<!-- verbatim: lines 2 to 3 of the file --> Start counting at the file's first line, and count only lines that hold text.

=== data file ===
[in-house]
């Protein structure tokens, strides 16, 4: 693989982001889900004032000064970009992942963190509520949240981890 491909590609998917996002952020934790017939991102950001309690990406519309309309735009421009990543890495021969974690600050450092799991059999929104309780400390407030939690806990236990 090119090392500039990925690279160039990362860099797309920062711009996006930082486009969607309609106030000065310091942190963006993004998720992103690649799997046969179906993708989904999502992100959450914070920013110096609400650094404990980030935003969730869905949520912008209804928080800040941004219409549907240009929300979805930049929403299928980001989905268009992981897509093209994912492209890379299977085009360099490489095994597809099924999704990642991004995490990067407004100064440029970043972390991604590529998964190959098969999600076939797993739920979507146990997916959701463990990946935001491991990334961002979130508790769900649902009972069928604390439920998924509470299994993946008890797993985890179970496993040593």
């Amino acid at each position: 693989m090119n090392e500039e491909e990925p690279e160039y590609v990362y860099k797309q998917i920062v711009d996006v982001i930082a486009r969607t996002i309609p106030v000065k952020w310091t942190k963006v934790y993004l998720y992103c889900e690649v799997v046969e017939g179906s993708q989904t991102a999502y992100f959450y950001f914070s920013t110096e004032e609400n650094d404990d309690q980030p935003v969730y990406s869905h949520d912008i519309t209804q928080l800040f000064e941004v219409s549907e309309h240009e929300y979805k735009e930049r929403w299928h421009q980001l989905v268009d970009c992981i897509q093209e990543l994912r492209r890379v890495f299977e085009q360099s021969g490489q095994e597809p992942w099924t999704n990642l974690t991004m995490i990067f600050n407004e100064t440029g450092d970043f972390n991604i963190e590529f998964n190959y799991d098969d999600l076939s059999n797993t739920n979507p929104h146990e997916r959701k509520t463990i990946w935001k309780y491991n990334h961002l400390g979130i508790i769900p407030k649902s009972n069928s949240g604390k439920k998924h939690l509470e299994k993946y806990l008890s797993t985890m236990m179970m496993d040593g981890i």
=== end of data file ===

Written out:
């Protein structure tokens, strides 16, 4: 693989982001889900004032000064970009992942963190509520949240981890 491909590609998917996002952020934790017939991102950001309690990406519309309309735009421009990543890495021969974690600050450092799991059999929104309780400390407030939690806990236990 090119090392500039990925690279160039990362860099797309920062711009996006930082486009969607309609106030000065310091942190963006993004998720992103690649799997046969179906993708989904999502992100959450914070920013110096609400650094404990980030935003969730869905949520912008209804928080800040941004219409549907240009929300979805930049929403299928980001989905268009992981897509093209994912492209890379299977085009360099490489095994597809099924999704990642991004995490990067407004100064440029970043972390991604590529998964190959098969999600076939797993739920979507146990997916959701463990990946935001491991990334961002979130508790769900649902009972069928604390439920998924509470299994993946008890797993985890179970496993040593």
């Amino acid at each position: 693989m090119n090392e500039e491909e990925p690279e160039y590609v990362y860099k797309q998917i920062v711009d996006v982001i930082a486009r969607t996002i309609p106030v000065k952020w310091t942190k963006v934790y993004l998720y992103c889900e690649v799997v046969e017939g179906s993708q989904t991102a999502y992100f959450y950001f914070s920013t110096e004032e609400n650094d404990d309690q980030p935003v969730y990406s869905h949520d912008i519309t209804q928080l800040f000064e941004v219409s549907e309309h240009e929300y979805k735009e930049r929403w299928h421009q980001l989905v268009d970009c992981i897509q093209e990543l994912r492209r890379v890495f299977e085009q360099s021969g490489q095994e597809p992942w099924t999704n990642l974690t991004m995490i990067f600050n407004e100064t440029g450092d970043f972390n991604i963190e590529f998964n190959y799991d098969d999600l076939s059999n797993t739920n979507p929104h146990e997916r959701k509520t463990i990946w935001k309780y491991n990334h961002l400390g979130i508790i769900p407030k649902s009972n069928s949240g604390k439920k998924h939690l509470e299994k993946y806990l008890s797993t985890m236990m179970m496993d040593g981890i």